Speakers need to adjust to a ‘hybrid’ future

If you are a trainer, facilitator, speaker or event organizer you would have loved an event I had the good fortune to MC last week.

The bottom line, according to Kristin Arnold, one of the guest speakers, was that the speaking and presentations business will never go back to ‘normal’.

Kristin was speaking to a virtual gathering of members of CAPS, the Canadian Association of Professional Speakers.

According to Kristin, the industry is currently at a way station, waiting to transform into something no one can identify right now. Whatever happens, she says, speakers, presenters and coaches will no longer be speaking to large crowds in conference and seminar rooms.

Her prediction is supported by some leading international companies. Microsoft have suspended all their events till July 2021. Facebook has cancelled all meetings involving more than 50 attendees till June 2021.

Kristin Arnold is an industry leader when it comes to facilitation and leadership. Her clients include NASA, Marathon Oil, Mercedes Benz, Nature Conservancy, and the US Armed Forces. She’s an international expert in meeting facilitation, interactive presentations and leadership coaching.

Like Kristin, the whole event industry is wondering what the future will be, post-Covid-19. 

Julius Solaris, the editor of Event Manager Blog.com, says event planners will be paying special attention to a range of new concerns:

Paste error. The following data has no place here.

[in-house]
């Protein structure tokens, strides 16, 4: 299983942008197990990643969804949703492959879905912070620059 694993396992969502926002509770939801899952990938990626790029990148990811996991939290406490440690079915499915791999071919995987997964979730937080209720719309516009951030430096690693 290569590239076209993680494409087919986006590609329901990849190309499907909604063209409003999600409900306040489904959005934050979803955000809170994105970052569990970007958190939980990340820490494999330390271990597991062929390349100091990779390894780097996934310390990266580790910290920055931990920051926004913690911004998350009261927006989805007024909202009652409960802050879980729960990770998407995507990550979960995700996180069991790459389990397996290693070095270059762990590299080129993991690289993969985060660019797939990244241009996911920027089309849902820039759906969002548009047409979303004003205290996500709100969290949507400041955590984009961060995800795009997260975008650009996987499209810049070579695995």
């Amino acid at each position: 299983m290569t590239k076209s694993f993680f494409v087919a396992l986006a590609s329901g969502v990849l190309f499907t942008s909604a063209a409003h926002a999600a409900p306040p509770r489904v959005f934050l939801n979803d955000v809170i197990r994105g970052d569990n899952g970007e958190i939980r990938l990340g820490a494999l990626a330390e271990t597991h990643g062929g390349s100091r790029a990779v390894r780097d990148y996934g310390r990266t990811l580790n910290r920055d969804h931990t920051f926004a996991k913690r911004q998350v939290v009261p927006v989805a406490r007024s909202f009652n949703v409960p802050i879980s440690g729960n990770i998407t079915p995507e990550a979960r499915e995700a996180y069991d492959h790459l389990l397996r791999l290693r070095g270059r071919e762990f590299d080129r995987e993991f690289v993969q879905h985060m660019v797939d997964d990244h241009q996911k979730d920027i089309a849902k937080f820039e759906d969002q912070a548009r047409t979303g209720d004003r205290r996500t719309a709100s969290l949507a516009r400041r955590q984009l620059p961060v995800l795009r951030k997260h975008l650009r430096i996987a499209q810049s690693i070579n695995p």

• Insurance
  • Social Distancing
  • Thermal Scanning
  • Sanitation and Disinfection
  • Triage and Handling of Those Who Show Symptoms
  • Vulnerable population management

Add to that list problems with travel, and the natural reluctance – at least in the short term – for people to gather in crowded rooms, and you have an industry that has to change in order to survive.

One bright consequence of Covid-19 has been the growth in usage of teleconferencing apps like Zoom. 

A lot more people are suddenly experimenting with video conferencing – staying in touch with colleagues, talking with family members, having virtual dinner parties with friends.

Kristin Arnold’s vision for the future is a combination of small ‘live’ gatherings with, simultaneously, other participants joining by video conference. ‘Hybrid’ is how Kristin describes the new format.

Kristin says speakers will be presenting to a small group live and, at the same time, to a much larger group virtually. The challenge for speakers will be to craft speeches or presentations that hold both these audiences. 

  • Speakers will have to engage their hybrid audience with some kind of activity at least every six minutes 
  • They will have to be flexible in how they ensure everyone is engaged
  • They will have to create better content 

Just as the format will change, so must a speaker’s content. Kristin cautions speakers not to automate, using the same old material, but to innovate.

Planning will be paramount as speakers will increasingly have to juggle content and technology. “We are all mini producers of mini content,” she says. Your calling card now is virtual and live. So camera angles, lighting, background matter. 

We at Presentations Masterclass have produced a free series of 30 second videos on using webcams. That’s just one of the many free resources we are making available to people who sign up for our newsletter and updates.

In addition to the 30 second quick tips, you can also get – free – a complete lesson in how to look and sound good on video. Just click this link and tell us where to send it.

This is both a very scary and an exciting time for anyone who speaks, facilitates and makes presentations. The world is changing. But one thing remains constant… the hunger of audiences for great content.